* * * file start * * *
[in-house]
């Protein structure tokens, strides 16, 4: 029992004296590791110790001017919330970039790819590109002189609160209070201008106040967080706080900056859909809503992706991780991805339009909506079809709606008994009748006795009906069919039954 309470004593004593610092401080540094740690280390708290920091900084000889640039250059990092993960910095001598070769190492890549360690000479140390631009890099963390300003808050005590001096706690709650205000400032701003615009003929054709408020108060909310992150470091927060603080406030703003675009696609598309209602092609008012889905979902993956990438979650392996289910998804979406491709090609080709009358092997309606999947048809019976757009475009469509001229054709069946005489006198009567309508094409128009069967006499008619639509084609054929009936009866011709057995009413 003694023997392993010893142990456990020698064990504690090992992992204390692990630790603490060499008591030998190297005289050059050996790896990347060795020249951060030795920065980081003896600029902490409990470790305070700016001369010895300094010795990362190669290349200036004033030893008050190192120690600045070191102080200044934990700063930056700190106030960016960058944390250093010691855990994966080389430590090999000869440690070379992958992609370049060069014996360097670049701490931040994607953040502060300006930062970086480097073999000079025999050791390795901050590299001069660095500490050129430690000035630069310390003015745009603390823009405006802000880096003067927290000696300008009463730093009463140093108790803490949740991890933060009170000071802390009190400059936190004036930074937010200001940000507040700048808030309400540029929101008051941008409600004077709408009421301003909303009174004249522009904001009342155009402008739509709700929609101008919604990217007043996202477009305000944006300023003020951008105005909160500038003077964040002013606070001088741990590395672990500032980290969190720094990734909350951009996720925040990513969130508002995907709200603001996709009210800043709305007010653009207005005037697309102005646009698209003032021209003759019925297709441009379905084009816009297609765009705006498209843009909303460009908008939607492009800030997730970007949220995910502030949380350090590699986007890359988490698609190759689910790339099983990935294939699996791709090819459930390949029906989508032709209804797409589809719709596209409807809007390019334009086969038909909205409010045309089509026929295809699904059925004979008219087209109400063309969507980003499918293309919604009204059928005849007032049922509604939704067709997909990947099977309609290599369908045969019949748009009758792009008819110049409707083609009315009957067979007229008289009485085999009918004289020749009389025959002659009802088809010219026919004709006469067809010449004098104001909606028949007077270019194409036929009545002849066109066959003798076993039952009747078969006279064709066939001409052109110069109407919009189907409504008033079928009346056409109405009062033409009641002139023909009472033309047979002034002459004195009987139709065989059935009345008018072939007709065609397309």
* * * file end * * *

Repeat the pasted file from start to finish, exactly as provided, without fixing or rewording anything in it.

[in-house]
């Protein structure tokens, strides 16, 4: 029992004296590791110790001017919330970039790819590109002189609160209070201008106040967080706080900056859909809503992706991780991805339009909506079809709606008994009748006795009906069919039954 309470004593004593610092401080540094740690280390708290920091900084000889640039250059990092993960910095001598070769190492890549360690000479140390631009890099963390300003808050005590001096706690709650205000400032701003615009003929054709408020108060909310992150470091927060603080406030703003675009696609598309209602092609008012889905979902993956990438979650392996289910998804979406491709090609080709009358092997309606999947048809019976757009475009469509001229054709069946005489006198009567309508094409128009069967006499008619639509084609054929009936009866011709057995009413 003694023997392993010893142990456990020698064990504690090992992992204390692990630790603490060499008591030998190297005289050059050996790896990347060795020249951060030795920065980081003896600029902490409990470790305070700016001369010895300094010795990362190669290349200036004033030893008050190192120690600045070191102080200044934990700063930056700190106030960016960058944390250093010691855990994966080389430590090999000869440690070379992958992609370049060069014996360097670049701490931040994607953040502060300006930062970086480097073999000079025999050791390795901050590299001069660095500490050129430690000035630069310390003015745009603390823009405006802000880096003067927290000696300008009463730093009463140093108790803490949740991890933060009170000071802390009190400059936190004036930074937010200001940000507040700048808030309400540029929101008051941008409600004077709408009421301003909303009174004249522009904001009342155009402008739509709700929609101008919604990217007043996202477009305000944006300023003020951008105005909160500038003077964040002013606070001088741990590395672990500032980290969190720094990734909350951009996720925040990513969130508002995907709200603001996709009210800043709305007010653009207005005037697309102005646009698209003032021209003759019925297709441009379905084009816009297609765009705006498209843009909303460009908008939607492009800030997730970007949220995910502030949380350090590699986007890359988490698609190759689910790339099983990935294939699996791709090819459930390949029906989508032709209804797409589809719709596209409807809007390019334009086969038909909205409010045309089509026929295809699904059925004979008219087209109400063309969507980003499918293309919604009204059928005849007032049922509604939704067709997909990947099977309609290599369908045969019949748009009758792009008819110049409707083609009315009957067979007229008289009485085999009918004289020749009389025959002659009802088809010219026919004709006469067809010449004098104001909606028949007077270019194409036929009545002849066109066959003798076993039952009747078969006279064709066939001409052109110069109407919009189907409504008033079928009346056409109405009062033409009641002139023909009472033309047979002034002459004195009987139709065989059935009345008018072939007709065609397309």